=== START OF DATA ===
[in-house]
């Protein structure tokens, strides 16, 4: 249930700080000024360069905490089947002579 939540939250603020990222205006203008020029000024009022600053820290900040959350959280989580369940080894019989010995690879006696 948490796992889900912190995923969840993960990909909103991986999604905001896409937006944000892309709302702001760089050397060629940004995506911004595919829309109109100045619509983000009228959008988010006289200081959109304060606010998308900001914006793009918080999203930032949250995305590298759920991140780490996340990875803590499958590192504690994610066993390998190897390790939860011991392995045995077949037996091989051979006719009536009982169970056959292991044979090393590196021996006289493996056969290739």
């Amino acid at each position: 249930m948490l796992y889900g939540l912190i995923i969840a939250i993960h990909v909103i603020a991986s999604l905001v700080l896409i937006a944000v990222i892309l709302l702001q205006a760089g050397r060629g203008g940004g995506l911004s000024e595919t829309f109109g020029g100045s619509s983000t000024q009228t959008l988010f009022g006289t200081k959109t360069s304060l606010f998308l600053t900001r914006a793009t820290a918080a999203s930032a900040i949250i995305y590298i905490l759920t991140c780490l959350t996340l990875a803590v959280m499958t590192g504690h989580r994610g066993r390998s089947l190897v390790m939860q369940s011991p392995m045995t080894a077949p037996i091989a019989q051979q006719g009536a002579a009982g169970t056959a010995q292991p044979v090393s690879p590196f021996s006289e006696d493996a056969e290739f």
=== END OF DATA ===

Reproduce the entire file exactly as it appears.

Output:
[in-house]
């Protein structure tokens, strides 16, 4: 249930700080000024360069905490089947002579 939540939250603020990222205006203008020029000024009022600053820290900040959350959280989580369940080894019989010995690879006696 948490796992889900912190995923969840993960990909909103991986999604905001896409937006944000892309709302702001760089050397060629940004995506911004595919829309109109100045619509983000009228959008988010006289200081959109304060606010998308900001914006793009918080999203930032949250995305590298759920991140780490996340990875803590499958590192504690994610066993390998190897390790939860011991392995045995077949037996091989051979006719009536009982169970056959292991044979090393590196021996006289493996056969290739």
């Amino acid at each position: 249930m948490l796992y889900g939540l912190i995923i969840a939250i993960h990909v909103i603020a991986s999604l905001v700080l896409i937006a944000v990222i892309l709302l702001q205006a760089g050397r060629g203008g940004g995506l911004s000024e595919t829309f109109g020029g100045s619509s983000t000024q009228t959008l988010f009022g006289t200081k959109t360069s304060l606010f998308l600053t900001r914006a793009t820290a918080a999203s930032a900040i949250i995305y590298i905490l759920t991140c780490l959350t996340l990875a803590v959280m499958t590192g504690h989580r994610g066993r390998s089947l190897v390790m939860q369940s011991p392995m045995t080894a077949p037996i091989a019989q051979q006719g009536a002579a009982g169970t056959a010995q292991p044979v090393s690879p590196f021996s006289e006696d493996a056969e290739f």